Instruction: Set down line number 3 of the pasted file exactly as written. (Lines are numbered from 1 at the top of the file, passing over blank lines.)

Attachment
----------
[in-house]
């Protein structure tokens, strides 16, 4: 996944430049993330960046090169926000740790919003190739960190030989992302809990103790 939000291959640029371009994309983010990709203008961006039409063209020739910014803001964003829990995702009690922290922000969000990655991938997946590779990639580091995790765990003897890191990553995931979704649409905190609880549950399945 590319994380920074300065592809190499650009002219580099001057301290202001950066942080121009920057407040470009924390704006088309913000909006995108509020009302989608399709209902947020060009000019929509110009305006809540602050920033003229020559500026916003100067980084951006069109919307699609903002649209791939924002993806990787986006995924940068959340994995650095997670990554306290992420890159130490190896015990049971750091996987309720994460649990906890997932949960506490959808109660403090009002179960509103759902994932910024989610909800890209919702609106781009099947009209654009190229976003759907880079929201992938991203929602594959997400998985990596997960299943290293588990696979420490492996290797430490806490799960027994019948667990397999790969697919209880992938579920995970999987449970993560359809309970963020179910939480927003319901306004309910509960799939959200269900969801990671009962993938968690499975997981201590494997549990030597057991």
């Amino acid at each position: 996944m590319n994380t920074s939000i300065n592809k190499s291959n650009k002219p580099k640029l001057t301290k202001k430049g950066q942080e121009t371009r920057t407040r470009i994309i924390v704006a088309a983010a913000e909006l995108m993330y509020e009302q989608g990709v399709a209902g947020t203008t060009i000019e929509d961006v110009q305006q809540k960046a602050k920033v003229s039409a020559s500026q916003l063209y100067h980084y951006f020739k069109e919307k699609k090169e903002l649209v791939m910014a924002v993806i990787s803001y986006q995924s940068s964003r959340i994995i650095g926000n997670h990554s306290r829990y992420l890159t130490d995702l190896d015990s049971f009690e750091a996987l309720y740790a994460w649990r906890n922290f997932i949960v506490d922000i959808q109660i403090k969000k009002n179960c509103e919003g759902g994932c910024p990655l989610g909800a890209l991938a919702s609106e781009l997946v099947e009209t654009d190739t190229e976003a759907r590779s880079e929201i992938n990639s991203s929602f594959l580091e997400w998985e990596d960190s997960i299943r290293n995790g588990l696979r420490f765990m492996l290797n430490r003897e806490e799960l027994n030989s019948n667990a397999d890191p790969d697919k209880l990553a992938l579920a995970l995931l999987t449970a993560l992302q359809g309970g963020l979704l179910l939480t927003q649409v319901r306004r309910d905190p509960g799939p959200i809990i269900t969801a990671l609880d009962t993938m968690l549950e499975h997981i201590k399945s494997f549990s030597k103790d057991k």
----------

């Amino acid at each position: 996944m590319n994380t920074s939000i300065n592809k190499s291959n650009k002219p580099k640029l001057t301290k202001k430049g950066q942080e121009t371009r920057t407040r470009i994309i924390v704006a088309a983010a913000e909006l995108m993330y509020e009302q989608g990709v399709a209902g947020t203008t060009i000019e929509d961006v110009q305006q809540k960046a602050k920033v003229s039409a020559s500026q916003l063209y100067h980084y951006f020739k069109e919307k699609k090169e903002l649209v791939m910014a924002v993806i990787s803001y986006q995924s940068s964003r959340i994995i650095g926000n997670h990554s306290r829990y992420l890159t130490d995702l190896d015990s049971f009690e750091a996987l309720y740790a994460w649990r906890n922290f997932i949960v506490d922000i959808q109660i403090k969000k009002n179960c509103e919003g759902g994932c910024p990655l989610g909800a890209l991938a919702s609106e781009l997946v099947e009209t654009d190739t190229e976003a759907r590779s880079e929201i992938n990639s991203s929602f594959l580091e997400w998985e990596d960190s997960i299943r290293n995790g588990l696979r420490f765990m492996l290797n430490r003897e806490e799960l027994n030989s019948n667990a397999d890191p790969d697919k209880l990553a992938l579920a995970l995931l999987t449970a993560l992302q359809g309970g963020l979704l179910l939480t927003q649409v319901r306004r309910d905190p509960g799939p959200i809990i269900t969801a990671l609880d009962t993938m968690l549950e499975h997981i201590k399945s494997f549990s030597k103790d057991k």